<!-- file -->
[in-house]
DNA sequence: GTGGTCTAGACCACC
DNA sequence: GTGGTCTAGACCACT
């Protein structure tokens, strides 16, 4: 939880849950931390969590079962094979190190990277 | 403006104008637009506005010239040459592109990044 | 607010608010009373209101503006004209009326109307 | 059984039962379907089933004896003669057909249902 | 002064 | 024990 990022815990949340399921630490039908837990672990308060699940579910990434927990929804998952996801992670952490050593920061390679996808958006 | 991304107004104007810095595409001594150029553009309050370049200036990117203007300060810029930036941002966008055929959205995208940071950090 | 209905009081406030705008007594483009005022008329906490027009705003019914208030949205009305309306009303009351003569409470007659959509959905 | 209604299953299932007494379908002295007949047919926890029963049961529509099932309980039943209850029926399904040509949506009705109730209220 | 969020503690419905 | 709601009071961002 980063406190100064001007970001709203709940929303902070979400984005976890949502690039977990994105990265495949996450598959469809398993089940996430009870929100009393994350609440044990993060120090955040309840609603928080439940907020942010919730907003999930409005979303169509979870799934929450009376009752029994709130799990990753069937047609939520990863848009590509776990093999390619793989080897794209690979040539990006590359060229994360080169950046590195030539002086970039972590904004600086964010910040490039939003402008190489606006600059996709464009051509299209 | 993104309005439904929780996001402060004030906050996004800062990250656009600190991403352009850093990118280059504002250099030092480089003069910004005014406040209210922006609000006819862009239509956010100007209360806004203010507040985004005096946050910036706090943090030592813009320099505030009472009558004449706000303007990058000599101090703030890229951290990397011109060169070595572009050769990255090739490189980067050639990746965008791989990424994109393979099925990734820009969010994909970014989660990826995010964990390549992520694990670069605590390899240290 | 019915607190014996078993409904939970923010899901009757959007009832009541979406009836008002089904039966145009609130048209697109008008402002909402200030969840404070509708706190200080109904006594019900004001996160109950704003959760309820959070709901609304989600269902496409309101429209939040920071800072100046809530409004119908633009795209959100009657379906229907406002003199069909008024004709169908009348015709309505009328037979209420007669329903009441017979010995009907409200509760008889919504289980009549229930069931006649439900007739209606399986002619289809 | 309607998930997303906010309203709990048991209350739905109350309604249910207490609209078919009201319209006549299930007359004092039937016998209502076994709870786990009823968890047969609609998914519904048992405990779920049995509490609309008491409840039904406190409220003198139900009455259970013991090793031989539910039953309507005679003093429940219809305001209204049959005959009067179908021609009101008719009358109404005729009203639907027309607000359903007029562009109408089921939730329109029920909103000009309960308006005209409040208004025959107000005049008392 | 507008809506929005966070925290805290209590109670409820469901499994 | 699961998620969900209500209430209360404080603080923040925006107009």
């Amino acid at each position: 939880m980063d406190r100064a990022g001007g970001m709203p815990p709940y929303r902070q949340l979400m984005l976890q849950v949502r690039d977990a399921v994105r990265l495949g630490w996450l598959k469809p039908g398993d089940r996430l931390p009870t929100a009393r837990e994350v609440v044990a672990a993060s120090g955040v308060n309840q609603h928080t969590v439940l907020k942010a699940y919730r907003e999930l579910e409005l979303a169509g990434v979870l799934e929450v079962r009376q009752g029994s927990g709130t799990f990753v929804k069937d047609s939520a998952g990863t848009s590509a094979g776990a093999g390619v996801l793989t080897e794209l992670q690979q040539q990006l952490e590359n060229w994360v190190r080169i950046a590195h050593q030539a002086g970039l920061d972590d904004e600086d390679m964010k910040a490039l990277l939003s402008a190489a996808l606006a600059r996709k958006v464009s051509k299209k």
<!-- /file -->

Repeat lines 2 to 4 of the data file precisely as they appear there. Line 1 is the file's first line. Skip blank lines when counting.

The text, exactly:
DNA sequence: GTGGTCTAGACCACC
DNA sequence: GTGGTCTAGACCACT
């Protein structure tokens, strides 16, 4: 939880849950931390969590079962094979190190990277 | 403006104008637009506005010239040459592109990044 | 607010608010009373209101503006004209009326109307 | 059984039962379907089933004896003669057909249902 | 002064 | 024990 990022815990949340399921630490039908837990672990308060699940579910990434927990929804998952996801992670952490050593920061390679996808958006 | 991304107004104007810095595409001594150029553009309050370049200036990117203007300060810029930036941002966008055929959205995208940071950090 | 209905009081406030705008007594483009005022008329906490027009705003019914208030949205009305309306009303009351003569409470007659959509959905 | 209604299953299932007494379908002295007949047919926890029963049961529509099932309980039943209850029926399904040509949506009705109730209220 | 969020503690419905 | 709601009071961002 980063406190100064001007970001709203709940929303902070979400984005976890949502690039977990994105990265495949996450598959469809398993089940996430009870929100009393994350609440044990993060120090955040309840609603928080439940907020942010919730907003999930409005979303169509979870799934929450009376009752029994709130799990990753069937047609939520990863848009590509776990093999390619793989080897794209690979040539990006590359060229994360080169950046590195030539002086970039972590904004600086964010910040490039939003402008190489606006600059996709464009051509299209 | 993104309005439904929780996001402060004030906050996004800062990250656009600190991403352009850093990118280059504002250099030092480089003069910004005014406040209210922006609000006819862009239509956010100007209360806004203010507040985004005096946050910036706090943090030592813009320099505030009472009558004449706000303007990058000599101090703030890229951290990397011109060169070595572009050769990255090739490189980067050639990746965008791989990424994109393979099925990734820009969010994909970014989660990826995010964990390549992520694990670069605590390899240290 | 019915607190014996078993409904939970923010899901009757959007009832009541979406009836008002089904039966145009609130048209697109008008402002909402200030969840404070509708706190200080109904006594019900004001996160109950704003959760309820959070709901609304989600269902496409309101429209939040920071800072100046809530409004119908633009795209959100009657379906229907406002003199069909008024004709169908009348015709309505009328037979209420007669329903009441017979010995009907409200509760008889919504289980009549229930069931006649439900007739209606399986002619289809 | 309607998930997303906010309203709990048991209350739905109350309604249910207490609209078919009201319209006549299930007359004092039937016998209502076994709870786990009823968890047969609609998914519904048992405990779920049995509490609309008491409840039904406190409220003198139900009455259970013991090793031989539910039953309507005679003093429940219809305001209204049959005959009067179908021609009101008719009358109404005729009203639907027309607000359903007029562009109408089921939730329109029920909103000009309960308006005209409040208004025959107000005049008392 | 507008809506929005966070925290805290209590109670409820469901499994 | 699961998620969900209500209430209360404080603080923040925006107009």